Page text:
One of the most controversial ideas put forth in linguistics is the idea of linguistic determinism. Also known as the Sapir-Whorf hypothesis, it states that people who speak different languages would ...
13
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1answer
277 views

Selective fluency - is it a thing?

I speak 4 languages, and I have the least exposure to my native language, since I have never lived in the region where it's spoken. My only exposure to it is speaking to my parents, and some TV. I ...
12
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3answers
35k views

What's the 'official' term for when a word is at the tip of your tongue?

If I remember correctly from the half year I studied linguistics, there is a sort of official name for the situation or state your brain (or your speech center) is in when a word is at the tip of your ...
11
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4answers
15k views

When you think one word, but write another, similar sounding word?

If you are writing or typing and you are thinking of one word, but then type another word made of the same phonemes, what is that called and what are the linguistic and /or psychological phenomena ...
10
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3answers
356 views

How do linguists deal with losing normal intuition?

Sometimes when I see an example sentence in a linguistics textbook which is supposed to be incorrect or unparseable, I get annoyed because the sentence seems just fine to me. Garden paths aren't the ...
10
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5answers
690 views

In multilingual dialogues, which factors determine the language the speaker chooses for a given word or phrase?

As is the case in many households, my wife and I are both fluent in two languages to the degree that we speak to each other without a conscious thought as to which language we are using. We often ...
10
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1answer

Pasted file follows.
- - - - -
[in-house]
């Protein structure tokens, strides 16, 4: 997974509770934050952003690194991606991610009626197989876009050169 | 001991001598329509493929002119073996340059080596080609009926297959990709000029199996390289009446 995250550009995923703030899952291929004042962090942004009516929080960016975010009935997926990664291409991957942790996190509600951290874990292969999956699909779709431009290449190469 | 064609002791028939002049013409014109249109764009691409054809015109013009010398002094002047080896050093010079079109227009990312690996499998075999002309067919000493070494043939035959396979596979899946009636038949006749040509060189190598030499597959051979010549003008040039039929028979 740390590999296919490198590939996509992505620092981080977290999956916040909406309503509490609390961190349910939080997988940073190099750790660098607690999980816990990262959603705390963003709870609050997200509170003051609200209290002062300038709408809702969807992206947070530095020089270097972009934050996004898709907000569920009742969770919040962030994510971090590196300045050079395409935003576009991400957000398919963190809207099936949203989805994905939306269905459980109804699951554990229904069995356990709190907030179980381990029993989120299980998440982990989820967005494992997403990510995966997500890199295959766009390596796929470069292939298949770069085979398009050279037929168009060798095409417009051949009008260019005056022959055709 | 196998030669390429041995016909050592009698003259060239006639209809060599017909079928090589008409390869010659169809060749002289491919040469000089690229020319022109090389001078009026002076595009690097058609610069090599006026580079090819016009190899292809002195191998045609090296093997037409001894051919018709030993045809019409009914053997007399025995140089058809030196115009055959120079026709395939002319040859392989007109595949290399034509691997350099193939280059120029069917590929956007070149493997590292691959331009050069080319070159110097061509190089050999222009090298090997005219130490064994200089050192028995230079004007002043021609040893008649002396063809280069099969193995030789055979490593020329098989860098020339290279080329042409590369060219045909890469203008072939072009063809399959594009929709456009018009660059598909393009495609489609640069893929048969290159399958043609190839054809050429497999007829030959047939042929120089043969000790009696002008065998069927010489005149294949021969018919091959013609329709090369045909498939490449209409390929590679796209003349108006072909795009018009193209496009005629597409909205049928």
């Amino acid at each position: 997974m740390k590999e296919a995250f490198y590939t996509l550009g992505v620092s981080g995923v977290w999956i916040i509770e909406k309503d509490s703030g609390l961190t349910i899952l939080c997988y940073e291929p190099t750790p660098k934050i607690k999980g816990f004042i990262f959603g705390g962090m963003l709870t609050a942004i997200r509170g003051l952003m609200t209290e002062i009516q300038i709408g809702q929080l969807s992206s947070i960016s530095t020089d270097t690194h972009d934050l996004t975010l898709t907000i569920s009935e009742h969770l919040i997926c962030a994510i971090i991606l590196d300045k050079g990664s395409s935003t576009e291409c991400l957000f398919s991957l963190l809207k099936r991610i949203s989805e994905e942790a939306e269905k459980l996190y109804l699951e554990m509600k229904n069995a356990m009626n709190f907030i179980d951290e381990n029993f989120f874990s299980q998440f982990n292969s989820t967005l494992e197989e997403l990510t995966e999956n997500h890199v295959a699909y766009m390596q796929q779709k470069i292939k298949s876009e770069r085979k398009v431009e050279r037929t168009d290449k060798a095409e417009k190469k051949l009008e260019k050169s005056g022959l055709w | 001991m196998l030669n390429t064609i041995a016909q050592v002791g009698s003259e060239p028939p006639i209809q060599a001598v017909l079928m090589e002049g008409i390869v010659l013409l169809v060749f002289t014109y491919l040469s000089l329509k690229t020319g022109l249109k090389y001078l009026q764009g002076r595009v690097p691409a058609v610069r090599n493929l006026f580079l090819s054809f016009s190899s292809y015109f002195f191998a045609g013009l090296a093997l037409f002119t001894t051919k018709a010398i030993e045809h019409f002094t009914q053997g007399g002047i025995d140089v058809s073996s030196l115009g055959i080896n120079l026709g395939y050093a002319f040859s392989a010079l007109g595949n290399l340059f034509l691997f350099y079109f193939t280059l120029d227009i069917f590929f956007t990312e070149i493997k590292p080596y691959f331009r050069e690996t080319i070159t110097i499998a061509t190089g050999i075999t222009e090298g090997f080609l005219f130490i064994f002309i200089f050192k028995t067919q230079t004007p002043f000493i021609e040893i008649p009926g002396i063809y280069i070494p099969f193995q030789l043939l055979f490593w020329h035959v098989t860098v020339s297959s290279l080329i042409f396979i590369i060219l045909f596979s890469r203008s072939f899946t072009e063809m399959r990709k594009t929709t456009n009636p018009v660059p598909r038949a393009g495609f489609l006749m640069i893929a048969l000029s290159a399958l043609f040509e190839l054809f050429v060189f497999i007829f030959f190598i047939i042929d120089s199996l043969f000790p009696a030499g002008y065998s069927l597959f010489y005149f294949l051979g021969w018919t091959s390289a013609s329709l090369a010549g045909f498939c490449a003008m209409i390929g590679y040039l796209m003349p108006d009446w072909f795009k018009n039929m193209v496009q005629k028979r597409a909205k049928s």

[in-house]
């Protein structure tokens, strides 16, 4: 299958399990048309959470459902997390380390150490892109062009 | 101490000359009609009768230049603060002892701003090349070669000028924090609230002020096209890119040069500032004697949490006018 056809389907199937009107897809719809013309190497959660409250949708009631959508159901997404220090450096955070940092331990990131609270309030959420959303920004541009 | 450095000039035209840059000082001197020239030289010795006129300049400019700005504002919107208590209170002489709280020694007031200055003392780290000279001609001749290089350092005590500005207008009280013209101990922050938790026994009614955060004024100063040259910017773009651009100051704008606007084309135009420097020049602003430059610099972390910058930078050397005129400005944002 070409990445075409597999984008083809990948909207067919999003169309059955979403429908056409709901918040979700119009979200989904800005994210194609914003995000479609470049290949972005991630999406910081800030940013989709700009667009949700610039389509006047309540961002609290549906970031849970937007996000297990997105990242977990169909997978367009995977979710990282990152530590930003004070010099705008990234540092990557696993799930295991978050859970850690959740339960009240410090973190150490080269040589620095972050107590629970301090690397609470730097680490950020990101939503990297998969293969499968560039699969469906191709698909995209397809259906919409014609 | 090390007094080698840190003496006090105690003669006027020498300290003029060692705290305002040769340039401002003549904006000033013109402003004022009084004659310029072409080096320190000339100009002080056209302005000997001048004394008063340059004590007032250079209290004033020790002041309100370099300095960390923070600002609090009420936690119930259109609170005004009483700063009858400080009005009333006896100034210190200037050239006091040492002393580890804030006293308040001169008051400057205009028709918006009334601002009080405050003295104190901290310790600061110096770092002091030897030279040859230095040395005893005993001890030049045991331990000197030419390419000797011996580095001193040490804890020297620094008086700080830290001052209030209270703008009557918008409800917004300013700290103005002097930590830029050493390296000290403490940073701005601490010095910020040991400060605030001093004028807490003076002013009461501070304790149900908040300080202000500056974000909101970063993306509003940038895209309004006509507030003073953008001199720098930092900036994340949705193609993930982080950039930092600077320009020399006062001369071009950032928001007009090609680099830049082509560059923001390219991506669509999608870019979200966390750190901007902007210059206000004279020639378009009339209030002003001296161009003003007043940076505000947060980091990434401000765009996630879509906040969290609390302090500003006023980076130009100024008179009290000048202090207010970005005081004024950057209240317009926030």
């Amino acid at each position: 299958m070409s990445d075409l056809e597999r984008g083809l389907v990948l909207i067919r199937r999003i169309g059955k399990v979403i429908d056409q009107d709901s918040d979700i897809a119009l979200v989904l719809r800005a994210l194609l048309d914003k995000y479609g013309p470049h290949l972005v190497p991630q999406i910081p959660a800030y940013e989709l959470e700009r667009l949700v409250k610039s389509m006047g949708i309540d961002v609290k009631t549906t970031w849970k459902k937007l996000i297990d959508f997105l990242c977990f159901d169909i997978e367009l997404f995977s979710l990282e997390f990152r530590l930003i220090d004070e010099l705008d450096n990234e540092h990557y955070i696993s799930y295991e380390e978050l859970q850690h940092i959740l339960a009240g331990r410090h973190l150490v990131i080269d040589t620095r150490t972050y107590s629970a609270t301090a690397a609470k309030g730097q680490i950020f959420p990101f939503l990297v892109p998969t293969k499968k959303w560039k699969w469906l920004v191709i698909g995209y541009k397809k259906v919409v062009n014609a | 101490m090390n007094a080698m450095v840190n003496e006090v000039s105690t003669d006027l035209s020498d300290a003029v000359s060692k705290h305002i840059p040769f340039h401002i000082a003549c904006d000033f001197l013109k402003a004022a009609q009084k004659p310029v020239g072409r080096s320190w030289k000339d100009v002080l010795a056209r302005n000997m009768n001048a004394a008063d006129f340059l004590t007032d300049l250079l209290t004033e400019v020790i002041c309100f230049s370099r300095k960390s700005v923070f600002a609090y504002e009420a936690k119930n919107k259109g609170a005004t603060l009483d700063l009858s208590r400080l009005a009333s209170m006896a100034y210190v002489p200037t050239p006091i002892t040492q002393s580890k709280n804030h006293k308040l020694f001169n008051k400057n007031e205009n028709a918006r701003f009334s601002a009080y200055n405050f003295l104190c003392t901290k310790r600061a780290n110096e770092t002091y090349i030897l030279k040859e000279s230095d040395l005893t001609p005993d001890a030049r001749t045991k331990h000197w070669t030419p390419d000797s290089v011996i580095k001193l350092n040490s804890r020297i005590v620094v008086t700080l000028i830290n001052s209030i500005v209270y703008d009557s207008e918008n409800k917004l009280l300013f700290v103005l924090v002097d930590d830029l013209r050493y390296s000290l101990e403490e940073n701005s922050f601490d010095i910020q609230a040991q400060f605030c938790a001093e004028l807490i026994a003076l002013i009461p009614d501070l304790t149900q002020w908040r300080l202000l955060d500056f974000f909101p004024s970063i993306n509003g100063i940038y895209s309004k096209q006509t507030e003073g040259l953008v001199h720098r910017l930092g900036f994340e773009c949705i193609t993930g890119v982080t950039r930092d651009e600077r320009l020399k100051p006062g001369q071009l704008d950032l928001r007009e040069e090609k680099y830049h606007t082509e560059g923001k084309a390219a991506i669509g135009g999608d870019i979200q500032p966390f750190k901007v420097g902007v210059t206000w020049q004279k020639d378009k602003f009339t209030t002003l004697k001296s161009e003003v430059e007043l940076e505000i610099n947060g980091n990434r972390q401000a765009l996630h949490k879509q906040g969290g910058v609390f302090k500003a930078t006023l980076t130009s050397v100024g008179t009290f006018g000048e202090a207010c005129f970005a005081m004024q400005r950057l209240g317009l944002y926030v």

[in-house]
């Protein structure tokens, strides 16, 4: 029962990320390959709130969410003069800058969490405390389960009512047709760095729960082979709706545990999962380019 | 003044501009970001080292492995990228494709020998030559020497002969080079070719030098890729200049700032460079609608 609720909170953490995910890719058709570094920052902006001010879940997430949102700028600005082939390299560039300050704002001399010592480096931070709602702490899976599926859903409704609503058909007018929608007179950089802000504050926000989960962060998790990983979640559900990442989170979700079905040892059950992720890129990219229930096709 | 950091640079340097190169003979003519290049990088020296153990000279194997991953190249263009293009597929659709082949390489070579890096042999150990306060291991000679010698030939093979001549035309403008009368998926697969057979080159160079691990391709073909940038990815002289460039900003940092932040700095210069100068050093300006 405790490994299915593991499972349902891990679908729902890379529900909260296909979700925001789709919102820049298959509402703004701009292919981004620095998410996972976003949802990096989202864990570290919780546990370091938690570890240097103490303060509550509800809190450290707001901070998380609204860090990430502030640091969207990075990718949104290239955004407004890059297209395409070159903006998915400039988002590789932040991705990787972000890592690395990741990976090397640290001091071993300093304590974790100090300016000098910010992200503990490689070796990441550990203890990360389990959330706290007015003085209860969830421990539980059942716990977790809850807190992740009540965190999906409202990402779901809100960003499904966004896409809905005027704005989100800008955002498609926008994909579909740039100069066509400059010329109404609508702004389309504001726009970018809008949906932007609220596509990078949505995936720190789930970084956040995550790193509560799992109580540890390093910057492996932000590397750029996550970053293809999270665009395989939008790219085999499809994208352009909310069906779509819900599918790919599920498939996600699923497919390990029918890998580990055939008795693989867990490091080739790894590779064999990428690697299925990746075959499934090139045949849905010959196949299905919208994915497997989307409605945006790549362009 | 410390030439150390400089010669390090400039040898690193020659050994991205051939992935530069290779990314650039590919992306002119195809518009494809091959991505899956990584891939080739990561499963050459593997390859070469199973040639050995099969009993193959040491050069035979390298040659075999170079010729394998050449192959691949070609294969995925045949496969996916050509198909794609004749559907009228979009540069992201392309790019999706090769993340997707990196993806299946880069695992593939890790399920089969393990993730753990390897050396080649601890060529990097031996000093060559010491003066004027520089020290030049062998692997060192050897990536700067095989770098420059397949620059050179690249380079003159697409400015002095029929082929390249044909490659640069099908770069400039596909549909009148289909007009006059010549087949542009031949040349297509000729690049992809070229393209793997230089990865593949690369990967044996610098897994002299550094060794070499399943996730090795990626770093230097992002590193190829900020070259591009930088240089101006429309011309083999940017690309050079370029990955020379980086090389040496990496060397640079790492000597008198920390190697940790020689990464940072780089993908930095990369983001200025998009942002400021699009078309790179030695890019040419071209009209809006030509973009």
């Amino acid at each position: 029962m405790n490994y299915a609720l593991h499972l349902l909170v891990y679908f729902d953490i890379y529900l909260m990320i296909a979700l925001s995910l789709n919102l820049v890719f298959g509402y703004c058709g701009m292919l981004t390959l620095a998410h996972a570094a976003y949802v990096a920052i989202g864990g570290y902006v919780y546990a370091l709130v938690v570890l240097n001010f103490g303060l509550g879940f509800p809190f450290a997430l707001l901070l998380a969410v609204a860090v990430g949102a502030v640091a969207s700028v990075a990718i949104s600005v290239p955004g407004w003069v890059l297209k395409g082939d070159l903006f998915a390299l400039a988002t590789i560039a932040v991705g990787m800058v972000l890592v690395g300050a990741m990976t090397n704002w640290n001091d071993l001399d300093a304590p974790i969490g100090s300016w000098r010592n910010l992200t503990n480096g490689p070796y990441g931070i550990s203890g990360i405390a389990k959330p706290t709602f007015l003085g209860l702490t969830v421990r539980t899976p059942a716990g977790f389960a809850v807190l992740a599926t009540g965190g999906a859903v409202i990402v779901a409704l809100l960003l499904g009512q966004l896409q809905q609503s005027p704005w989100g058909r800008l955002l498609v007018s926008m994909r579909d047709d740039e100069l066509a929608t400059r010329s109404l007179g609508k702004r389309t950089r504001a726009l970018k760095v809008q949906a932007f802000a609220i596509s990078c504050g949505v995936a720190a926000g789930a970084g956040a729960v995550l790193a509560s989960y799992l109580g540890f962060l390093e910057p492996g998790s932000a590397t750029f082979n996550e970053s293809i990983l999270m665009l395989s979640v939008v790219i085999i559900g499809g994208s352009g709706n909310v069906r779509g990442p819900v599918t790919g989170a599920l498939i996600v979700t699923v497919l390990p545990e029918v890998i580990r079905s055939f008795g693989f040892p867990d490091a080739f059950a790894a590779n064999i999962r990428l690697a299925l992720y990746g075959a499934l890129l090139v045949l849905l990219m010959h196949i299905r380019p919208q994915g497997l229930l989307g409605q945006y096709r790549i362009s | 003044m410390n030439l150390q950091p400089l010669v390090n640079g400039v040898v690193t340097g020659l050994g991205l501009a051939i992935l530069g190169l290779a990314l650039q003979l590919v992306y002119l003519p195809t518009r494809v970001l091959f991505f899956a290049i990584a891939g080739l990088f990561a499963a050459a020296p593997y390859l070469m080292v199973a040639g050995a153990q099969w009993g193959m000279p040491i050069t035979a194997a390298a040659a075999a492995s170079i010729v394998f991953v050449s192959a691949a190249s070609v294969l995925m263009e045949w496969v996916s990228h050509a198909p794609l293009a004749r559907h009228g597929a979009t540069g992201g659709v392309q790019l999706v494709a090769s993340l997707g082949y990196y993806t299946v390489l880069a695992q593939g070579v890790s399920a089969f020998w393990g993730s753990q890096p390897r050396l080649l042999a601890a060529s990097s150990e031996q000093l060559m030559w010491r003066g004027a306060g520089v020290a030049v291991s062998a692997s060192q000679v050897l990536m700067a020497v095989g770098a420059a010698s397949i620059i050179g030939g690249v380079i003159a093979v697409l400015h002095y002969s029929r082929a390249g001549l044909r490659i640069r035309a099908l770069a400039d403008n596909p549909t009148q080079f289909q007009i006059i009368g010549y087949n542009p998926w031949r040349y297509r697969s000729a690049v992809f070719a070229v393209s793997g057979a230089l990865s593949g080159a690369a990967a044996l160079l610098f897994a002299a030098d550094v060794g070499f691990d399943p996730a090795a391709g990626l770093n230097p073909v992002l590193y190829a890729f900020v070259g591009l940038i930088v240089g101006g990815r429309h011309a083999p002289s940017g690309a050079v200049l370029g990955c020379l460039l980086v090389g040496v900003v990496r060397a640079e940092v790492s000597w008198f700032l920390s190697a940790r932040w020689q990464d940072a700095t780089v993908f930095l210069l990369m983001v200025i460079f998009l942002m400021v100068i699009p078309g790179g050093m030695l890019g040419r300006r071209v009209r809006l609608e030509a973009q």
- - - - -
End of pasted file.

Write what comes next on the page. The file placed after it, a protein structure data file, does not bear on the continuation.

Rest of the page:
11k views

Why do some people speak/whisper the words they are reading?

Not sure if this is the right stack exchange site but here goes.. Couple of people at my workplace seem to whisper or quietly speak the material they read. They do this routinely, and they speak more ...
10
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1answer
182 views

Why is [la] widely used as a substitution for singing? Is it a worldwide phenomenon?

When people sing without knowing or using the text, they often sing as lalalala...
9
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6answers
12k views

Is it possible to change your mother-tongue by thinking in another language?

Once I heard from someone that your mother tongue is the language you talk in your thoughts. I've asked many people to verify the correctness of this proposition and to me, inductively this seems to ...
9
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3answers
524 views

Is the body language and hand movements manifested by a person as they speak part of that person's idiolect?

By this, I mean do a person's body language and hand gestures as they speak manifest in a consistent and observable way? I'm a person who speaks with my hands very much; if I'm not moving my hands ...
9
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2answers
367 views

Does the phrase “thinking in a language” have empirical meaning?

In discussions of language learning, multilingualism, and related topics, I hear references to "thinking in a language." Two questions on this stack exchange list have referenced this, namely "What ...
8
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2answers
607 views

What are the motivations for which direction syntactic trees are built in (top down or bottom up)?

When I learned x-bar theory, there seemed to be an implicit assumption that trees were built top-down, from IP or CP to the VP and its complement, etc. However, as I am learning more about Minimalism (...
8
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1answer
11k views

Hearing your name in a noisy crowd: what is this called and how might it work?